To Rise Again At A Decent Hour by Joshua Ferris

We Are All Completely Beside Ourselves by Karen J Fowler

Thursday, 4 September 2014

One Lovely Blog

I recently got tagged in a One Lovely Blog award by Somerville66 (Liz Lloyd.) you can click on her name to see her post on One Lovely Blogs! Thanks Liz! xxx

Here are the rules for the One Lovely Blog Award:
Thank the person that nominated you and link back to that blog.
Share seven things about yourself – see below. 
Nominate 15 bloggers you admire – also listed below. 
Contact your bloggers to let them know you've tagged them for the ONE LOVELY BLOG AWARD If I've nominated your blog, please don't feel under any obligation to join in.  I am just pleased to recommend your blog here.

Here are seven things about ME:

I grew up in Istanbul, Turkey. Until I was 11 when I came to the UK to take my exams. My mum still lives in Turkey with my step-dad while my dad, my sister and I all live here. I speak very bad, broken Turkish, and I forget it while I'm in England but I try to learn it when I'm home for holidays.

I am a publishing Intern in London and have been working in publishing gaining experience for 12 months! 

I had a pretty eclectic schooling let's go backwards: I went to Hurstpierpoint college, a boarding school in sussex, for four years, one year at Oundle school in Peterborough, 2 years at Reigate St Mary's Prep school, a year at MIA - an American academy in Istanbul which one day was mysteriously closed by the police for having no permits and IICS an international school in Istanbul. CRAZY.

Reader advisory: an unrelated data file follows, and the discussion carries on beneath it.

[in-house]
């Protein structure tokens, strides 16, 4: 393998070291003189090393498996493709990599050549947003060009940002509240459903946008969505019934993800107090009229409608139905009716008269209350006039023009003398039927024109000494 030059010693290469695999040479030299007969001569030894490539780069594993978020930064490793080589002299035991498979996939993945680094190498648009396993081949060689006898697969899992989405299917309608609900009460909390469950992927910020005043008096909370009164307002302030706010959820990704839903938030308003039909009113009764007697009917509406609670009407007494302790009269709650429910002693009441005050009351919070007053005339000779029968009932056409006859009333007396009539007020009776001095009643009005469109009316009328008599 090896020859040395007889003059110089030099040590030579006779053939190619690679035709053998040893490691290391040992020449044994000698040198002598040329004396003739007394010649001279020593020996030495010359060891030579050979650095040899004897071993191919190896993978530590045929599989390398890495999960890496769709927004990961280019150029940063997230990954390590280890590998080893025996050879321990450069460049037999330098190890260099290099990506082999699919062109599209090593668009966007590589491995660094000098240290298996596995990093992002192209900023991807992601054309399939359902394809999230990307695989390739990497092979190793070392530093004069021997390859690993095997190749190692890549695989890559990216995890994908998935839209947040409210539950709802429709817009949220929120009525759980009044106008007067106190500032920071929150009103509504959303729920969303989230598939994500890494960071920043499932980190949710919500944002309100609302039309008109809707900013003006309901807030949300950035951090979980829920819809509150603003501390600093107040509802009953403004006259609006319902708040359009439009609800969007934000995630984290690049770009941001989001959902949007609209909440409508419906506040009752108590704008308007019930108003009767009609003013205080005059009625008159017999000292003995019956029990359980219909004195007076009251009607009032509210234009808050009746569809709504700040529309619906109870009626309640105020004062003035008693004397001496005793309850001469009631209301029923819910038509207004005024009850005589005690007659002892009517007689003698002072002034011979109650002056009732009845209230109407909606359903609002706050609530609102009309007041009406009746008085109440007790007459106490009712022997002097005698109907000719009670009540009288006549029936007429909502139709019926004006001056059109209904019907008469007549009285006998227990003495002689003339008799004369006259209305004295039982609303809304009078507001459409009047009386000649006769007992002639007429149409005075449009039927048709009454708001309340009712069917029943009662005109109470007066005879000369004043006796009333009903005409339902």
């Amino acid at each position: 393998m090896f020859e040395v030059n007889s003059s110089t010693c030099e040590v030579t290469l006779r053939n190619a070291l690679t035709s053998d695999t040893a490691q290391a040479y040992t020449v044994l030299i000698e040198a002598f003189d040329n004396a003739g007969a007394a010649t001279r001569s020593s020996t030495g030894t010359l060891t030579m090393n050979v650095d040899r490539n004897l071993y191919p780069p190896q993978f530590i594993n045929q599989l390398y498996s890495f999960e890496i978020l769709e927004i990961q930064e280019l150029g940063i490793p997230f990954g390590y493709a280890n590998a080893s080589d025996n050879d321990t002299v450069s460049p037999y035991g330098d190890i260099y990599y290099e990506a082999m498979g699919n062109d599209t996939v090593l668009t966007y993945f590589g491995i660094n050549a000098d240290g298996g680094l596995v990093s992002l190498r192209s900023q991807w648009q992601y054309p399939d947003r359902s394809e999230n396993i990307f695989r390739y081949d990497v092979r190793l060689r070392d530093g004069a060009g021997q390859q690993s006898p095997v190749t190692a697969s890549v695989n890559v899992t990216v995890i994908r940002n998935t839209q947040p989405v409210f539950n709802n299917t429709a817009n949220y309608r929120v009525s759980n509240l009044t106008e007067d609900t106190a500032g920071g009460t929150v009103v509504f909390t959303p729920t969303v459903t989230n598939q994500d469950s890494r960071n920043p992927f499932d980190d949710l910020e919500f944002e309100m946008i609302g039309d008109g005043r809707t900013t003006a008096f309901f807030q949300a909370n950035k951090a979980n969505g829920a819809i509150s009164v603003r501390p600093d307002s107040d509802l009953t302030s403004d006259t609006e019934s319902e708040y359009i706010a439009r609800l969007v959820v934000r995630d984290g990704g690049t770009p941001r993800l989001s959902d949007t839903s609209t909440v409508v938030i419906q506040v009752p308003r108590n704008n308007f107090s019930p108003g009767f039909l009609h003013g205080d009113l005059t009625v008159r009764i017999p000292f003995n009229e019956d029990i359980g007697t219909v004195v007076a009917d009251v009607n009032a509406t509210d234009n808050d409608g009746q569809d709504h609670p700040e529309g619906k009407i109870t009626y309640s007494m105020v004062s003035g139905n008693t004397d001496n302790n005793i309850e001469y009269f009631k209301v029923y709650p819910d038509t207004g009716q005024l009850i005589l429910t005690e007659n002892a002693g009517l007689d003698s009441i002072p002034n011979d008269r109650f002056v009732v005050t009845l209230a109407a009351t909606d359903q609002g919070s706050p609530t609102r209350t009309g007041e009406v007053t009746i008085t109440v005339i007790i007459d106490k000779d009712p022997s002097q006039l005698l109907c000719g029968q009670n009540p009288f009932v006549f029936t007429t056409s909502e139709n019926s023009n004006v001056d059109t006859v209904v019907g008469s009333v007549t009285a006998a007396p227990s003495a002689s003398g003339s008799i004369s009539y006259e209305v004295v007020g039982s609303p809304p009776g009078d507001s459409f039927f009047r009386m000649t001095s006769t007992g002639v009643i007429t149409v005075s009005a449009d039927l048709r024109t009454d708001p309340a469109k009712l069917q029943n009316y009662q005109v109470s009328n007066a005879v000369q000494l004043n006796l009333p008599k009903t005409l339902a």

I love to dance. I can tango, but my favorite is modern jive, or Ceroc dancing, which is loads of fun. I like it because they play pop music with a beat and so it is always really good fun. I also love to go to the Rivoli ballroom, they have a Jive night there once a month with live music and dancing.

I love to cook, I follow recipes most of the time but I can judge things to my own taste as well. I really like to feed other people and see them say how lovely it is. I'm my worst critic and am always trying to get better. I'd have to thank my other half for being one reason why my cooking has improved over the last few years. He always needs feeding when he comes over, so I have become more experimental and more daring and had a lot more reason to practice. He is also on a paelo diet so I have to really get creative to make something delicious we both like.

One of my favourite and most cathartic things to do is to reorganise my bookshelves. I always feel a huge sense of accomplishment when they are newly ordered and have had the dust shaken off them. I don't have a lot of space so I also have trinkets and nicknaks filling the shelf too. Maybe I'll do that today...

I can't get enough of period dramas. Any thing from Lark Rise to Candleford to the Illusionist. I was raised on a TV diet of Pride and Prejudice and Tess of the Durbervilles. Now that I am older I love to read those stories too but when it comes to movies, I cannot resist a spot of old time fashion.

Here are my recommendations! Go look at them. Immediately.

Chic It Yourself
Up The Hill And Round The Bend
A Seasonal Cook in Turkey
Catherine Bennett
Dark Readers
Damn Interesting
Books, Biscuits, and tea
little paper pages
The Hungry Reader
So Many books So Little Time
the thrifty garden/home
eat like a girl
Writers and Artists Blog